this proposal to an observational test and achieved an alert in the form of a strong signal from the region of the star, DM – 2398646. Unfortunately, when monitored three days later no repeat was detected.

Optimistic expectations regarding the numbers of ex-solar planets have encouraged SETI researchers. Steven J. Dick has concluded that the search for planets this century has consolidated a cosmological world-view that ‘assumed that planetary systems were common, that life has developed on many of those planets, and that intelligence may have evolved to the point where we can communicate by radio waves’ (Dick, 1996: 221).



What is life? There are few definitions which are free from both scientific and philosophical contestability. The concept of life is hard to define, and no satisfactory definition has been proposed that has sufficient universality to cover extraterrestrial life. However, a useful pragmatic definition might be ‘any object which feeds and reproduces’. These functions are so widely associated with life that their existence provides a conceptual foothold for considering something that feeds and reproduces as a candidate for life. One might find that this includes self-fuelling and replicating robots, and this might cause philosophical problems, but they could be regarded as examples of life of some sort, no more unusual or marvellous than some of the millions of living terrestrial objects. Of course the origin of robotic life – designed by some form of intelligence – can be apparent, whereas the origin of natural life is still unresolved. One approach to understanding the nature and origin of life is to consider the conditions favourable to its emergence and survival.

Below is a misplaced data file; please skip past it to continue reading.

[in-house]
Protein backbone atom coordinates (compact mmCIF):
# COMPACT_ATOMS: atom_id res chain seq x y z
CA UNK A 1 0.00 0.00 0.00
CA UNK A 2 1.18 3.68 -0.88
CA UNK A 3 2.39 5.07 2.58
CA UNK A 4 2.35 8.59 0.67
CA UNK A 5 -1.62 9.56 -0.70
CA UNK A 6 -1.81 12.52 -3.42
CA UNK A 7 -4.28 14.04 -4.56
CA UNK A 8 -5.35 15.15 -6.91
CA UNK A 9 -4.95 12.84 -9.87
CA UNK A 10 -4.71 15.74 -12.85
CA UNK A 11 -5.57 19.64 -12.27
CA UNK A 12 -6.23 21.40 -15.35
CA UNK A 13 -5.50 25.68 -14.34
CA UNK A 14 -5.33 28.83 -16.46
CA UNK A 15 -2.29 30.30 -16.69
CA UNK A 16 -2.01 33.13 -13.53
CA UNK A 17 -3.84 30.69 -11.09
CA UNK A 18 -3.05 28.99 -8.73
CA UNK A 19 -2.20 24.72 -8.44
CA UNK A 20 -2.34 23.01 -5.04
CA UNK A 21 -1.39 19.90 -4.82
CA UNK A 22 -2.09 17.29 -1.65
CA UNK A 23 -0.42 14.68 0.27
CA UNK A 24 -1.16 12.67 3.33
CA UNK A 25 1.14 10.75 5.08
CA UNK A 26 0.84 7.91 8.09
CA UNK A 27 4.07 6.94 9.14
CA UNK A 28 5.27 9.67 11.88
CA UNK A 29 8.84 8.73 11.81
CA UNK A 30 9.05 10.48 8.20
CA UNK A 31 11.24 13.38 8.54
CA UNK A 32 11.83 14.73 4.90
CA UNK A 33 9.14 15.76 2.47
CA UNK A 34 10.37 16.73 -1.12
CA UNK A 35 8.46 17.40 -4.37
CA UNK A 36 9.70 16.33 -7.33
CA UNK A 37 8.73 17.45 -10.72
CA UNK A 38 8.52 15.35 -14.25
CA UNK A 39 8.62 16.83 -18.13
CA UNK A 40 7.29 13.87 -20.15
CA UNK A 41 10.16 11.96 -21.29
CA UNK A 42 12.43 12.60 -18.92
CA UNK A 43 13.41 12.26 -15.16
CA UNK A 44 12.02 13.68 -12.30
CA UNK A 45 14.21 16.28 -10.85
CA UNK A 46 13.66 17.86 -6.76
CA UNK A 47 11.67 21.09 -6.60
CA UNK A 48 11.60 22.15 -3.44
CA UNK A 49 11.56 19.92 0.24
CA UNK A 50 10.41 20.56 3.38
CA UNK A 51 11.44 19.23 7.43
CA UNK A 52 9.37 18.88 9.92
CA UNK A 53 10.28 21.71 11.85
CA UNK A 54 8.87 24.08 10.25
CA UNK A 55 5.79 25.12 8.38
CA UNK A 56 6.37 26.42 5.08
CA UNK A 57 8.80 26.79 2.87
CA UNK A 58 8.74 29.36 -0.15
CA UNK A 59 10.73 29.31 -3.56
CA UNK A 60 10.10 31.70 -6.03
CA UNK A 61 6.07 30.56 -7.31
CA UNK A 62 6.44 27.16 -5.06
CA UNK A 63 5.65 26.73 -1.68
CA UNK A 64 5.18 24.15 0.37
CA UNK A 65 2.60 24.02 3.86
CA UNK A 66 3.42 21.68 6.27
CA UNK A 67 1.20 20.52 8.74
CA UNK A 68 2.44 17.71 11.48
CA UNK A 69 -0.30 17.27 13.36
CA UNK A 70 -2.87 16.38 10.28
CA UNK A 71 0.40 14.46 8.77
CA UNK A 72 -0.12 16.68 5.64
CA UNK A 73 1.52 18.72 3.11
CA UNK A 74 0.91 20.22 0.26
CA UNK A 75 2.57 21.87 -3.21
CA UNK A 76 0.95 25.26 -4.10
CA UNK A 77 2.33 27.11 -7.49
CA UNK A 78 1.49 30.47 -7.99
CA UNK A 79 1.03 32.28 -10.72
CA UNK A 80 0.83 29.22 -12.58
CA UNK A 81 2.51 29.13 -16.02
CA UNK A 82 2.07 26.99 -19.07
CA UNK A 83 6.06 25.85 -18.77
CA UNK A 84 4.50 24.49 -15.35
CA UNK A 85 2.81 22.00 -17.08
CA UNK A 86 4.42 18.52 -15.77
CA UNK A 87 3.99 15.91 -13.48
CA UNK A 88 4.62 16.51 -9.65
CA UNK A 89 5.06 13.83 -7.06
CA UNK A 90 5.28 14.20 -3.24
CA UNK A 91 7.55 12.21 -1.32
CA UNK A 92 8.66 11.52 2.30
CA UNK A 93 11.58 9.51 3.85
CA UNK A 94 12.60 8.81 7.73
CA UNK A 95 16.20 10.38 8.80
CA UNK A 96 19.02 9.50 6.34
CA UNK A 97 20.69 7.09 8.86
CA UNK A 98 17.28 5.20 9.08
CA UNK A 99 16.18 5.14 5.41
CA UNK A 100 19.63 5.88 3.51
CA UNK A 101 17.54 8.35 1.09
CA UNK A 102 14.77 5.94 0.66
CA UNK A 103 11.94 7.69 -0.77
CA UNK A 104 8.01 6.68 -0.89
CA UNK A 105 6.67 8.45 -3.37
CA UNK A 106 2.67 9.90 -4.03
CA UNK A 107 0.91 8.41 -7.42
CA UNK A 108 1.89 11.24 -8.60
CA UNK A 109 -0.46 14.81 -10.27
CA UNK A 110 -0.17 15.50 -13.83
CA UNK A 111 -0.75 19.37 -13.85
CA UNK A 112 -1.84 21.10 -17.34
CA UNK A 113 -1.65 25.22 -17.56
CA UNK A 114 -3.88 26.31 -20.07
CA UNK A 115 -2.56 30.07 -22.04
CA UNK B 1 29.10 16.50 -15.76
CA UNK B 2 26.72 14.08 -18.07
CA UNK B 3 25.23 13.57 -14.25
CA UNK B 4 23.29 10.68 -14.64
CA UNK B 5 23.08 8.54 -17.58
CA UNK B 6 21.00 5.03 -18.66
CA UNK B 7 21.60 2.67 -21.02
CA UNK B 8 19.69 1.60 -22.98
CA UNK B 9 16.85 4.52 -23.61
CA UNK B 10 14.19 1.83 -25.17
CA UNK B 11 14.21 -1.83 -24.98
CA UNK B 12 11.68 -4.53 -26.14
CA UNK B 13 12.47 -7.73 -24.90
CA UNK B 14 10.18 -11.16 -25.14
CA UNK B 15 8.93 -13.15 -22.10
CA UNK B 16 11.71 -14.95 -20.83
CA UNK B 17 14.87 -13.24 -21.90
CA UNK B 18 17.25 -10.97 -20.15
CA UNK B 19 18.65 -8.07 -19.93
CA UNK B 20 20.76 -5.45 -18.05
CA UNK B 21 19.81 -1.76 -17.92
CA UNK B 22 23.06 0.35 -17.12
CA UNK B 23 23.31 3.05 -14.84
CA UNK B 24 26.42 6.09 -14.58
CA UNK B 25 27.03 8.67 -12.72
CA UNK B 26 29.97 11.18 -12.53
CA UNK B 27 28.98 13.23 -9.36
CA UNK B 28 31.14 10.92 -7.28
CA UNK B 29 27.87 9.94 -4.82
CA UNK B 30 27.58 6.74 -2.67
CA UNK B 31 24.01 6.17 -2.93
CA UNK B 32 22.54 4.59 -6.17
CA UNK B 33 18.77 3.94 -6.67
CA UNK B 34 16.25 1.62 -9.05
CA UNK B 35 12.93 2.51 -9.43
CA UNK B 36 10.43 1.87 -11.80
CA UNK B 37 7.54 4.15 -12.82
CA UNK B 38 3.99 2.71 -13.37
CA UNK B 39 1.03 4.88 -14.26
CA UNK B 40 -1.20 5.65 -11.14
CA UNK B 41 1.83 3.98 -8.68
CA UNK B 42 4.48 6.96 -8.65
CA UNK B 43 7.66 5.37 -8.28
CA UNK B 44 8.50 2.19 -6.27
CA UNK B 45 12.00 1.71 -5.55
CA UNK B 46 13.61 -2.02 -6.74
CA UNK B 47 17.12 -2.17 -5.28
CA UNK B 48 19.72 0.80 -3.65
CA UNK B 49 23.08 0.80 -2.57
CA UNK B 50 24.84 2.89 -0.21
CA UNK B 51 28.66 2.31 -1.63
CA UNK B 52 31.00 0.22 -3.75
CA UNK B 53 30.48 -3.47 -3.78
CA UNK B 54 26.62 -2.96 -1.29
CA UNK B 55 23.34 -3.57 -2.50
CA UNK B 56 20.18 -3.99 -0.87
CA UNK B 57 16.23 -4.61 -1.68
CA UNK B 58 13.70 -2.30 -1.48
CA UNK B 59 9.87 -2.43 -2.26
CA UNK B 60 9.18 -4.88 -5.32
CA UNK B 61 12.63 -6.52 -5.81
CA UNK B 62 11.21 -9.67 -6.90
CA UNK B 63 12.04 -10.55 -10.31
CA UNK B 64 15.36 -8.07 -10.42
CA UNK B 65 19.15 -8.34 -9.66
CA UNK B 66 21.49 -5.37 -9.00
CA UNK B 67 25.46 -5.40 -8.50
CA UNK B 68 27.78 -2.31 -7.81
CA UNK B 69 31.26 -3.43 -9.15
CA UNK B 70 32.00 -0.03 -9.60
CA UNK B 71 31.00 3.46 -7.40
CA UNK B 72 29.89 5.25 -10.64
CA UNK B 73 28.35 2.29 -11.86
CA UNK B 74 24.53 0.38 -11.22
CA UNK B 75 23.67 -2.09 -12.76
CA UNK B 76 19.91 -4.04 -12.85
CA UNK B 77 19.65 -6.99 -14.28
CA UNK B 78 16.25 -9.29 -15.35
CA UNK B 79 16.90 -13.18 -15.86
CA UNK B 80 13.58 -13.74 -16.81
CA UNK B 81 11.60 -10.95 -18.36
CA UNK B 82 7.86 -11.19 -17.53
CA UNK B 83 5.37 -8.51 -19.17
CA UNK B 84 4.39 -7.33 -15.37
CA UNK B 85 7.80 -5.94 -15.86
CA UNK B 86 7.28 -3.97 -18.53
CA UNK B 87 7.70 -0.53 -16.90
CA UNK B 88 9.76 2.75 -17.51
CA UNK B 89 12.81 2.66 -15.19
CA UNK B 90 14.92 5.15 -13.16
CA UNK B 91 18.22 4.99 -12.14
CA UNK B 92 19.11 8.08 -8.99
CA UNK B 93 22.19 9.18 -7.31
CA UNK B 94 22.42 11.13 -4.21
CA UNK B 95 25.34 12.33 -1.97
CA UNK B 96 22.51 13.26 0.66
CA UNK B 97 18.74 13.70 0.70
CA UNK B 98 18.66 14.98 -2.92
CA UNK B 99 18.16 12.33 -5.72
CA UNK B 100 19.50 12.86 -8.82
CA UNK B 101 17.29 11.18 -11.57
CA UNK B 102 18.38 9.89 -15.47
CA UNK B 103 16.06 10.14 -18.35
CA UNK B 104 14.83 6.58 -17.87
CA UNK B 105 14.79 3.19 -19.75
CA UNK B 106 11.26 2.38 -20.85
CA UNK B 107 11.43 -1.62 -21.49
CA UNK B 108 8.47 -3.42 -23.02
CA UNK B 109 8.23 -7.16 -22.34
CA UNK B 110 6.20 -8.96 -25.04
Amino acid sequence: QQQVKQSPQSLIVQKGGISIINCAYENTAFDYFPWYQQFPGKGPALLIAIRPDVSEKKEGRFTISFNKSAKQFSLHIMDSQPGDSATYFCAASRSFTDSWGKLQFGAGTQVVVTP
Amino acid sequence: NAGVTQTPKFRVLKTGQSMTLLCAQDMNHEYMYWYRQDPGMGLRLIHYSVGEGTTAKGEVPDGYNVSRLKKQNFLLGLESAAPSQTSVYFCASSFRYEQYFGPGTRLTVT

If there are many ex-solar planets, then what are the chances of life on them? The minimum condition for life of the terrestrial chemical type is a thermal range bounded by the liquidity of water, on the one hand, and the instability of proteins and other chemicals at high temperatures, on the other. There is, however, an important distinction between conditions which are favourable to the emergence of life and conditions to which life can tolerate or adapt. Many living beings can learn to cope with temperatures slightly below -20ºC and over 100ºC, but conditions suitable for the generation of life would be found somewhere in the middle of this range. Thus Mars, with extremes of low temperature, might not be capable of generating life, but under appropriate protective conditions it could sustain life. Bacteria and plants have been known to survive in simulated Martian conditions. Cacti have been grown in an assimilated Martian environment. Two other plants exposed to a simulated Martian environment for one month at the United Carbide Research Institute, New York, died due to temperature extremes but vigorous young shoots flourished from the dying mature plants (McGowan and Ordway, 1966: 83). It may be objected that these simulations are largely based on speculation regarding the nature of the Martian environment. Nevertheless, they do indicate